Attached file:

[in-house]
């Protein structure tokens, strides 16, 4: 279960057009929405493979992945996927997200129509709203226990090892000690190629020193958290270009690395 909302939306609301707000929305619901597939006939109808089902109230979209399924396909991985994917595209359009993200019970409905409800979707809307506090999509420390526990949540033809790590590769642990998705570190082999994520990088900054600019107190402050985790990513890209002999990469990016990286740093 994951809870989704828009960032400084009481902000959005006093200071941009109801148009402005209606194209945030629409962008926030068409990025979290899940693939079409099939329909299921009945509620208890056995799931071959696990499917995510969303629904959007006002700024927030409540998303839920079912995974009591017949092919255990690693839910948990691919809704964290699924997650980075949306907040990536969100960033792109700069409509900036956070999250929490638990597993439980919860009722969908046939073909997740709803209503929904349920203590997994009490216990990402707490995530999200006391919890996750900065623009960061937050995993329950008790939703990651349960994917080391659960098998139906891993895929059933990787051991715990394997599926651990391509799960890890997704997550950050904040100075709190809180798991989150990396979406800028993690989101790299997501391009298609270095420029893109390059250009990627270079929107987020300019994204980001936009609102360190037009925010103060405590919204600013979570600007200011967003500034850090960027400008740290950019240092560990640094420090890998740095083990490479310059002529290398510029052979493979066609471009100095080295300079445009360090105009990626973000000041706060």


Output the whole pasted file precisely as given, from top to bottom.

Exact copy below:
[in-house]
């Protein structure tokens, strides 16, 4: 279960057009929405493979992945996927997200129509709203226990090892000690190629020193958290270009690395 909302939306609301707000929305619901597939006939109808089902109230979209399924396909991985994917595209359009993200019970409905409800979707809307506090999509420390526990949540033809790590590769642990998705570190082999994520990088900054600019107190402050985790990513890209002999990469990016990286740093 994951809870989704828009960032400084009481902000959005006093200071941009109801148009402005209606194209945030629409962008926030068409990025979290899940693939079409099939329909299921009945509620208890056995799931071959696990499917995510969303629904959007006002700024927030409540998303839920079912995974009591017949092919255990690693839910948990691919809704964290699924997650980075949306907040990536969100960033792109700069409509900036956070999250929490638990597993439980919860009722969908046939073909997740709803209503929904349920203590997994009490216990990402707490995530999200006391919890996750900065623009960061937050995993329950008790939703990651349960994917080391659960098998139906891993895929059933990787051991715990394997599926651990391509799960890890997704997550950050904040100075709190809180798991989150990396979406800028993690989101790299997501391009298609270095420029893109390059250009990627270079929107987020300019994204980001936009609102360190037009925010103060405590919204600013979570600007200011967003500034850090960027400008740290950019240092560990640094420090890998740095083990490479310059002529290398510029052979493979066609471009100095080295300079445009360090105009990626973000000041706060």